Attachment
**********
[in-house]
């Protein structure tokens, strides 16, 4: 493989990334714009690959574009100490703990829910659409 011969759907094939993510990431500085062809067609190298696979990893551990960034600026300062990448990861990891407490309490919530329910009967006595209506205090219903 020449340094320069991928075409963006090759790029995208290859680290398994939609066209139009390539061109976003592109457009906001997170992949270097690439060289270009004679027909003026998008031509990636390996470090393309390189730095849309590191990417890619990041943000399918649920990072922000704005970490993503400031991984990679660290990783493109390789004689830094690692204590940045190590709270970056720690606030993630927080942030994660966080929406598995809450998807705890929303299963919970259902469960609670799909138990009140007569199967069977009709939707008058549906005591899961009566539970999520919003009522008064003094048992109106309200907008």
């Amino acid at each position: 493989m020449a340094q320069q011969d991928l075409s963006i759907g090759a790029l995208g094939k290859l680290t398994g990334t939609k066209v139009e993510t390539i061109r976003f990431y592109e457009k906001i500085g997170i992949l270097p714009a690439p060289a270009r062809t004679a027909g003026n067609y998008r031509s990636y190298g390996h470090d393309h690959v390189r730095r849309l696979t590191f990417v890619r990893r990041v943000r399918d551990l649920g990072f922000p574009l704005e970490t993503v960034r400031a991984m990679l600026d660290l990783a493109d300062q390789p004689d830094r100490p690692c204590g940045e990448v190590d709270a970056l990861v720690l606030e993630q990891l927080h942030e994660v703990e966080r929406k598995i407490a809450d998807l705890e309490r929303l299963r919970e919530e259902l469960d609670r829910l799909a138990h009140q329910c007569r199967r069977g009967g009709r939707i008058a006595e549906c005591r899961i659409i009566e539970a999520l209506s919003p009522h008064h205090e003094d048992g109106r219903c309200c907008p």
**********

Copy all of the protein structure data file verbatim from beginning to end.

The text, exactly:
[in-house]
């Protein structure tokens, strides 16, 4: 493989990334714009690959574009100490703990829910659409 011969759907094939993510990431500085062809067609190298696979990893551990960034600026300062990448990861990891407490309490919530329910009967006595209506205090219903 020449340094320069991928075409963006090759790029995208290859680290398994939609066209139009390539061109976003592109457009906001997170992949270097690439060289270009004679027909003026998008031509990636390996470090393309390189730095849309590191990417890619990041943000399918649920990072922000704005970490993503400031991984990679660290990783493109390789004689830094690692204590940045190590709270970056720690606030993630927080942030994660966080929406598995809450998807705890929303299963919970259902469960609670799909138990009140007569199967069977009709939707008058549906005591899961009566539970999520919003009522008064003094048992109106309200907008």
């Amino acid at each position: 493989m020449a340094q320069q011969d991928l075409s963006i759907g090759a790029l995208g094939k290859l680290t398994g990334t939609k066209v139009e993510t390539i061109r976003f990431y592109e457009k906001i500085g997170i992949l270097p714009a690439p060289a270009r062809t004679a027909g003026n067609y998008r031509s990636y190298g390996h470090d393309h690959v390189r730095r849309l696979t590191f990417v890619r990893r990041v943000r399918d551990l649920g990072f922000p574009l704005e970490t993503v960034r400031a991984m990679l600026d660290l990783a493109d300062q390789p004689d830094r100490p690692c204590g940045e990448v190590d709270a970056l990861v720690l606030e993630q990891l927080h942030e994660v703990e966080r929406k598995i407490a809450d998807l705890e309490r929303l299963r919970e919530e259902l469960d609670r829910l799909a138990h009140q329910c007569r199967r069977g009967g009709r939707i008058a006595e549906c005591r899961i659409i009566e539970a999520l209506s919003p009522h008064h205090e003094d048992g109106r219903c309200c907008p």